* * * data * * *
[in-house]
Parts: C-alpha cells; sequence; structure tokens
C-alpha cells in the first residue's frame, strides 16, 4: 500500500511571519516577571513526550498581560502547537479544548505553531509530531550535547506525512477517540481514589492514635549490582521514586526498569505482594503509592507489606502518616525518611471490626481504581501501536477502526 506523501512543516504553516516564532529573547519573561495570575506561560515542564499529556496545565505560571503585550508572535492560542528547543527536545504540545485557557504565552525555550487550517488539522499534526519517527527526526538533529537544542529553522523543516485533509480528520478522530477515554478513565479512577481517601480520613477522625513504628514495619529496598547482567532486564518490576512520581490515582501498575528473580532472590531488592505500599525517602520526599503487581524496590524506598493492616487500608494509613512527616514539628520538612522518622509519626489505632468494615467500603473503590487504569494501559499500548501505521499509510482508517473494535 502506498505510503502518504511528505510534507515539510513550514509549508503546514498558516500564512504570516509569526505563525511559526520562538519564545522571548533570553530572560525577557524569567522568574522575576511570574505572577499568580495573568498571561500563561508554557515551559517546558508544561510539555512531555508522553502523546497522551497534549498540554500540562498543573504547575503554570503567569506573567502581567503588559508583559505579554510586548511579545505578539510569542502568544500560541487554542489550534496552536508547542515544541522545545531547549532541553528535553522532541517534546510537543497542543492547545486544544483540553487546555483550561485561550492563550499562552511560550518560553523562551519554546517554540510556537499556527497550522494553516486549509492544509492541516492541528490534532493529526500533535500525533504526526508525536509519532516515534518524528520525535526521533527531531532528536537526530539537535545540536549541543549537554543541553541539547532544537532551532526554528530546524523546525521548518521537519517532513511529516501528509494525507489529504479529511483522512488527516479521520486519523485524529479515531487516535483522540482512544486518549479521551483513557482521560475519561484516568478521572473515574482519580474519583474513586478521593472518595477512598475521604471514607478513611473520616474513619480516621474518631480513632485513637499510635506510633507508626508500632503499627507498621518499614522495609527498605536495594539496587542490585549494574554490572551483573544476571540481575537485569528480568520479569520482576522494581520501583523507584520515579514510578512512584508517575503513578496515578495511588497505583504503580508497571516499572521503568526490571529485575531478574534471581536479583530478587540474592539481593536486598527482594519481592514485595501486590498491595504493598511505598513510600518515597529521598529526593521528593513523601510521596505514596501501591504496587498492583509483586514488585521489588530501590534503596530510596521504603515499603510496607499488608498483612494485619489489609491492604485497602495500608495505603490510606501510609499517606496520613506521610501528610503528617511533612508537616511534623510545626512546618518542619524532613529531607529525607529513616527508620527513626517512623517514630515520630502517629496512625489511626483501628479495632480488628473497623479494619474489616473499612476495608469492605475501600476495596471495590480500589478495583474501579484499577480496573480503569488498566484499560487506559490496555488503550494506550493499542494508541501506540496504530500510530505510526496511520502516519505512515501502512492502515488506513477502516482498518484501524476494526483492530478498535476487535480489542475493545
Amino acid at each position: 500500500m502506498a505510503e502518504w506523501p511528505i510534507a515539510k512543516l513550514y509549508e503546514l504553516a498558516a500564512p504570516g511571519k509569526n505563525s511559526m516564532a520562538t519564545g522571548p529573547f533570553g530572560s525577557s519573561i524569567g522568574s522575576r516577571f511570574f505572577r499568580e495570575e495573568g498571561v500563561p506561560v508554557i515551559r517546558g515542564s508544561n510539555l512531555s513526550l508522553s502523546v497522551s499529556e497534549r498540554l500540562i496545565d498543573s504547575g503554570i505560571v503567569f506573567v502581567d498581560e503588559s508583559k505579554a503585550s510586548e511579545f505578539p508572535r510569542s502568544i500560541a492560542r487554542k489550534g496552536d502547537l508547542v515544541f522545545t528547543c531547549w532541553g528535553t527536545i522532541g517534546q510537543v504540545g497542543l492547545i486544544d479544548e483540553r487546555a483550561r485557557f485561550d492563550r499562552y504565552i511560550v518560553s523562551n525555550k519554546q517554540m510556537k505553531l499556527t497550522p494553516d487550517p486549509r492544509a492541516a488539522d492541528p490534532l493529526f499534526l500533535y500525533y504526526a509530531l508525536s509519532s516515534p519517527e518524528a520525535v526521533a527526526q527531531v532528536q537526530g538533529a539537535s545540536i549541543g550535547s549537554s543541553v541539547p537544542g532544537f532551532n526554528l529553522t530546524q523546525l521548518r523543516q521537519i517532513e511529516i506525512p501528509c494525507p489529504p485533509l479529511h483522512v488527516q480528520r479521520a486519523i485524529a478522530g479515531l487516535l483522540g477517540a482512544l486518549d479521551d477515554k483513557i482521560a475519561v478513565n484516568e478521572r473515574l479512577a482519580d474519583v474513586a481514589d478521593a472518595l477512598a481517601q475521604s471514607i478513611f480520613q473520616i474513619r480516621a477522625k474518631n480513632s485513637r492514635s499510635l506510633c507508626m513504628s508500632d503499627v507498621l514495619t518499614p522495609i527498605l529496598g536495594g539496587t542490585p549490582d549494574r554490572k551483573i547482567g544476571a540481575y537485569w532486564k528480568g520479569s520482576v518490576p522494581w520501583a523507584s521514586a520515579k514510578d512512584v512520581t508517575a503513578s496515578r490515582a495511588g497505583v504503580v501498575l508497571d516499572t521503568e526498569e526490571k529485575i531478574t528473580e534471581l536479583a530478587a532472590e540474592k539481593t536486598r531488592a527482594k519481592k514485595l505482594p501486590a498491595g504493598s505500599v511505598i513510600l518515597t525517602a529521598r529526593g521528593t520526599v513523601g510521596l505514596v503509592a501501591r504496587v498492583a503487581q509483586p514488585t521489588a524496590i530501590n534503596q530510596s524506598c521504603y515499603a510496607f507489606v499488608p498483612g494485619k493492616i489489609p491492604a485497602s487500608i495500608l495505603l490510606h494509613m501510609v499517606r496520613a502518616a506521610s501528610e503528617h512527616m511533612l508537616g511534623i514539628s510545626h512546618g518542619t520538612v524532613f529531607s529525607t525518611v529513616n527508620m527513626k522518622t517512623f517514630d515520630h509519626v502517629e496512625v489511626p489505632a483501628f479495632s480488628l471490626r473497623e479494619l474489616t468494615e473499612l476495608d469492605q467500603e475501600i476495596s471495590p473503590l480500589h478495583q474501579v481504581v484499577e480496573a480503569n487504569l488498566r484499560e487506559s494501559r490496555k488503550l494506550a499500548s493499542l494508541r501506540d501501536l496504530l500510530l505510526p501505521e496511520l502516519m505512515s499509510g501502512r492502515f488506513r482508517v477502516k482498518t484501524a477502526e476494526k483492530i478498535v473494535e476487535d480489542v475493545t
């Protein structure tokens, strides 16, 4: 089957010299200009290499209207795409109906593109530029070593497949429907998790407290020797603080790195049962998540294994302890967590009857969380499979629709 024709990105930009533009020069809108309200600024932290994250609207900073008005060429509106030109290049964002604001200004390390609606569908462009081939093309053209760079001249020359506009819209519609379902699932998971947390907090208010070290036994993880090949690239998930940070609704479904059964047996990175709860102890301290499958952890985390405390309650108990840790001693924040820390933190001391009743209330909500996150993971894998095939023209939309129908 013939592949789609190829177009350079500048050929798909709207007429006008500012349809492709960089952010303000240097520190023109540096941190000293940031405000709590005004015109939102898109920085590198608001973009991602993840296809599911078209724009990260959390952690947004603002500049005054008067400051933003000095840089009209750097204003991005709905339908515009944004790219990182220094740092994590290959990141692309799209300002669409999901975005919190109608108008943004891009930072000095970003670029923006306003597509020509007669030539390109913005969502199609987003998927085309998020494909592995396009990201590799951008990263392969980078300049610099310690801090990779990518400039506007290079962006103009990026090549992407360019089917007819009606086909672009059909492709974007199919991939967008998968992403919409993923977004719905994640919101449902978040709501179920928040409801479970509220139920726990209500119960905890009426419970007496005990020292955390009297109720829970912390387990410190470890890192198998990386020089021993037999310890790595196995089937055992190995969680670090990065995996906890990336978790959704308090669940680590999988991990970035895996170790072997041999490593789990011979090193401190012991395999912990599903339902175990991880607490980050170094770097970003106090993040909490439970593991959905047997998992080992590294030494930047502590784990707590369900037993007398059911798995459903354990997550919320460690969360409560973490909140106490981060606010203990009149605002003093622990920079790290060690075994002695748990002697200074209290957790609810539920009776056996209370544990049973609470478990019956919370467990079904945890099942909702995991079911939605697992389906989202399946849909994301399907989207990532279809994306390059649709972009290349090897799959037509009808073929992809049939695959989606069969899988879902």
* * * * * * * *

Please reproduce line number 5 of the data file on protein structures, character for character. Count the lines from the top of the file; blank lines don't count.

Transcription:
């Protein structure tokens, strides 16, 4: 089957010299200009290499209207795409109906593109530029070593497949429907998790407290020797603080790195049962998540294994302890967590009857969380499979629709 024709990105930009533009020069809108309200600024932290994250609207900073008005060429509106030109290049964002604001200004390390609606569908462009081939093309053209760079001249020359506009819209519609379902699932998971947390907090208010070290036994993880090949690239998930940070609704479904059964047996990175709860102890301290499958952890985390405390309650108990840790001693924040820390933190001391009743209330909500996150993971894998095939023209939309129908 013939592949789609190829177009350079500048050929798909709207007429006008500012349809492709960089952010303000240097520190023109540096941190000293940031405000709590005004015109939102898109920085590198608001973009991602993840296809599911078209724009990260959390952690947004603002500049005054008067400051933003000095840089009209750097204003991005709905339908515009944004790219990182220094740092994590290959990141692309799209300002669409999901975005919190109608108008943004891009930072000095970003670029923006306003597509020509007669030539390109913005969502199609987003998927085309998020494909592995396009990201590799951008990263392969980078300049610099310690801090990779990518400039506007290079962006103009990026090549992407360019089917007819009606086909672009059909492709974007199919991939967008998968992403919409993923977004719905994640919101449902978040709501179920928040409801479970509220139920726990209500119960905890009426419970007496005990020292955390009297109720829970912390387990410190470890890192198998990386020089021993037999310890790595196995089937055992190995969680670090990065995996906890990336978790959704308090669940680590999988991990970035895996170790072997041999490593789990011979090193401190012991395999912990599903339902175990991880607490980050170094770097970003106090993040909490439970593991959905047997998992080992590294030494930047502590784990707590369900037993007398059911798995459903354990997550919320460690969360409560973490909140106490981060606010203990009149605002003093622990920079790290060690075994002695748990002697200074209290957790609810539920009776056996209370544990049973609470478990019956919370467990079904945890099942909702995991079911939605697992389906989202399946849909994301399907989207990532279809994306390059649709972009290349090897799959037509009808073929992809049939695959989606069969899988879902």